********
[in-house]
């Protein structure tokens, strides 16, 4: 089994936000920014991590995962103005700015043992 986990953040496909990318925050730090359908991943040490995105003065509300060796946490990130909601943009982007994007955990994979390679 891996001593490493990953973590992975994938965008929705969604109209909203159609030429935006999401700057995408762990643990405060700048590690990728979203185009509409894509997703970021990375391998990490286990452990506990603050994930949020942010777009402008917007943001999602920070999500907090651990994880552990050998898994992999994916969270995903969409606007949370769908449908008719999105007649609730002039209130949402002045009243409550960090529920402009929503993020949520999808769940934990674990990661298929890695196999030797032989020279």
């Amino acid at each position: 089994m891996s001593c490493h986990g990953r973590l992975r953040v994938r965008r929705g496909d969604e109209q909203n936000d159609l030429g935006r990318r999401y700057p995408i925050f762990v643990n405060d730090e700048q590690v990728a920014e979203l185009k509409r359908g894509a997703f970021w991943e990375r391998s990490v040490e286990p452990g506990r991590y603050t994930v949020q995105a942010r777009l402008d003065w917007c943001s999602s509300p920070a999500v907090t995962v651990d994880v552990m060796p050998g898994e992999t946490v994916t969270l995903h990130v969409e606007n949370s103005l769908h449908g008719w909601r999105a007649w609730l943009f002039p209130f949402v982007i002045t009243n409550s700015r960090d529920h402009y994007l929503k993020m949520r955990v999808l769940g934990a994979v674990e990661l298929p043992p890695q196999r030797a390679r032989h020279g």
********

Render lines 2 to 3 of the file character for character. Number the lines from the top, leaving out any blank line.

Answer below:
């Protein structure tokens, strides 16, 4: 089994936000920014991590995962103005700015043992 986990953040496909990318925050730090359908991943040490995105003065509300060796946490990130909601943009982007994007955990994979390679 891996001593490493990953973590992975994938965008929705969604109209909203159609030429935006999401700057995408762990643990405060700048590690990728979203185009509409894509997703970021990375391998990490286990452990506990603050994930949020942010777009402008917007943001999602920070999500907090651990994880552990050998898994992999994916969270995903969409606007949370769908449908008719999105007649609730002039209130949402002045009243409550960090529920402009929503993020949520999808769940934990674990990661298929890695196999030797032989020279």
């Amino acid at each position: 089994m891996s001593c490493h986990g990953r973590l992975r953040v994938r965008r929705g496909d969604e109209q909203n936000d159609l030429g935006r990318r999401y700057p995408i925050f762990v643990n405060d730090e700048q590690v990728a920014e979203l185009k509409r359908g894509a997703f970021w991943e990375r391998s990490v040490e286990p452990g506990r991590y603050t994930v949020q995105a942010r777009l402008d003065w917007c943001s999602s509300p920070a999500v907090t995962v651990d994880v552990m060796p050998g898994e992999t946490v994916t969270l995903h990130v969409e606007n949370s103005l769908h449908g008719w909601r999105a007649w609730l943009f002039p209130f949402v982007i002045t009243n409550s700015r960090d529920h402009y994007l929503k993020m949520r955990v999808l769940g934990a994979v674990e990661l298929p043992p890695q196999r030797a390679r032989h020279g």